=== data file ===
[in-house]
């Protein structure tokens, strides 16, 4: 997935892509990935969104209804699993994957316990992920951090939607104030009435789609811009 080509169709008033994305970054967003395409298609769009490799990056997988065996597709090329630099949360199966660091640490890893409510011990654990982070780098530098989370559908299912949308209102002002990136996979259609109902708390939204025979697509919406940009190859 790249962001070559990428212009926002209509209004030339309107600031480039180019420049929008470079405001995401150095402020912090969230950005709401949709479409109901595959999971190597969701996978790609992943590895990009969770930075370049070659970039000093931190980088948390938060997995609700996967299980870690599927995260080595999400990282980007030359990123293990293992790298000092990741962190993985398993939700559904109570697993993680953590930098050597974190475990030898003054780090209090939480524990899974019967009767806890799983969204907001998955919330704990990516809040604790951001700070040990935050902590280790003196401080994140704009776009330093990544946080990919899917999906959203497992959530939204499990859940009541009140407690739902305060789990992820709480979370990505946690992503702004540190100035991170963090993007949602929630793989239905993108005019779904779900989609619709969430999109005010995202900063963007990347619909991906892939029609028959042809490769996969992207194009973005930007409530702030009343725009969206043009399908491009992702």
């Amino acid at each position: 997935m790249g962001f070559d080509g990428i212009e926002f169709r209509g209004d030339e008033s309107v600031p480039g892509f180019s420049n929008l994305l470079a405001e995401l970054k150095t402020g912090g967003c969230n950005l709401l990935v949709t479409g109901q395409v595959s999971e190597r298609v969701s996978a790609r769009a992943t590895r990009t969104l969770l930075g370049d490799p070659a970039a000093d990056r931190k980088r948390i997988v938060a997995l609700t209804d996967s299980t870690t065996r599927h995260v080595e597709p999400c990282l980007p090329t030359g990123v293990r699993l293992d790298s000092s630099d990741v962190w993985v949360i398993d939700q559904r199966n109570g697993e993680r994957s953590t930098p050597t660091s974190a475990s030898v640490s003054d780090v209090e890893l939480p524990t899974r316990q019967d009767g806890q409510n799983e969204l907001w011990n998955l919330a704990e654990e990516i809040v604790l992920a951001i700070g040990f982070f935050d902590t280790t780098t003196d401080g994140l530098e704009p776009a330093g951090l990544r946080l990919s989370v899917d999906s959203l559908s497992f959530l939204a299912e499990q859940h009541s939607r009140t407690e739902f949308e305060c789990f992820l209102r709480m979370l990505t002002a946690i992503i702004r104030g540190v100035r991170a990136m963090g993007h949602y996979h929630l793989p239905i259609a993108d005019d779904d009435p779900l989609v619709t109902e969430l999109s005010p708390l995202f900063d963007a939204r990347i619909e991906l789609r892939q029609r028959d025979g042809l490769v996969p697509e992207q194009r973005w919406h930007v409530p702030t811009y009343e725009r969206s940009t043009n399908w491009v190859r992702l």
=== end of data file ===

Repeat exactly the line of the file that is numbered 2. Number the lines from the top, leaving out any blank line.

């Protein structure tokens, strides 16, 4: 997935892509990935969104209804699993994957316990992920951090939607104030009435789609811009 080509169709008033994305970054967003395409298609769009490799990056997988065996597709090329630099949360199966660091640490890893409510011990654990982070780098530098989370559908299912949308209102002002990136996979259609109902708390939204025979697509919406940009190859 790249962001070559990428212009926002209509209004030339309107600031480039180019420049929008470079405001995401150095402020912090969230950005709401949709479409109901595959999971190597969701996978790609992943590895990009969770930075370049070659970039000093931190980088948390938060997995609700996967299980870690599927995260080595999400990282980007030359990123293990293992790298000092990741962190993985398993939700559904109570697993993680953590930098050597974190475990030898003054780090209090939480524990899974019967009767806890799983969204907001998955919330704990990516809040604790951001700070040990935050902590280790003196401080994140704009776009330093990544946080990919899917999906959203497992959530939204499990859940009541009140407690739902305060789990992820709480979370990505946690992503702004540190100035991170963090993007949602929630793989239905993108005019779904779900989609619709969430999109005010995202900063963007990347619909991906892939029609028959042809490769996969992207194009973005930007409530702030009343725009969206043009399908491009992702």